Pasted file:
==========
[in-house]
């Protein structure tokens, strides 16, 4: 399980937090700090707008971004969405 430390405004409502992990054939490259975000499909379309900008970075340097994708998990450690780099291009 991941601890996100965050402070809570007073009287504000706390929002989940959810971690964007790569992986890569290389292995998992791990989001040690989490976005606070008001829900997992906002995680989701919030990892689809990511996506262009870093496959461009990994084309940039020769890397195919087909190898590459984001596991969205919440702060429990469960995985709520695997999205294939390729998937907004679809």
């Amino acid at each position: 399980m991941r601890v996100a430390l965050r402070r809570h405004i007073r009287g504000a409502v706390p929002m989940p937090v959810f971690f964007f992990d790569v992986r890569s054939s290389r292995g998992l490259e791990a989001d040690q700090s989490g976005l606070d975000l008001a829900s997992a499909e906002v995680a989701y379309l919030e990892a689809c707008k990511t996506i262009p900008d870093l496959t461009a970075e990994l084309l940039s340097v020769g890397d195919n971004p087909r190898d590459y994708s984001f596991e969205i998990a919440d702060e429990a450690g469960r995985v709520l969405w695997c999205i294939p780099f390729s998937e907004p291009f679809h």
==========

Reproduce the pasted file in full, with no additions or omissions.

[in-house]
């Protein structure tokens, strides 16, 4: 399980937090700090707008971004969405 430390405004409502992990054939490259975000499909379309900008970075340097994708998990450690780099291009 991941601890996100965050402070809570007073009287504000706390929002989940959810971690964007790569992986890569290389292995998992791990989001040690989490976005606070008001829900997992906002995680989701919030990892689809990511996506262009870093496959461009990994084309940039020769890397195919087909190898590459984001596991969205919440702060429990469960995985709520695997999205294939390729998937907004679809």
């Amino acid at each position: 399980m991941r601890v996100a430390l965050r402070r809570h405004i007073r009287g504000a409502v706390p929002m989940p937090v959810f971690f964007f992990d790569v992986r890569s054939s290389r292995g998992l490259e791990a989001d040690q700090s989490g976005l606070d975000l008001a829900s997992a499909e906002v995680a989701y379309l919030e990892a689809c707008k990511t996506i262009p900008d870093l496959t461009a970075e990994l084309l940039s340097v020769g890397d195919n971004p087909r190898d590459y994708s984001f596991e969205i998990a919440d702060e429990a450690g469960r995985v709520l969405w695997c999205i294939p780099f390729s998937e907004p291009f679809h």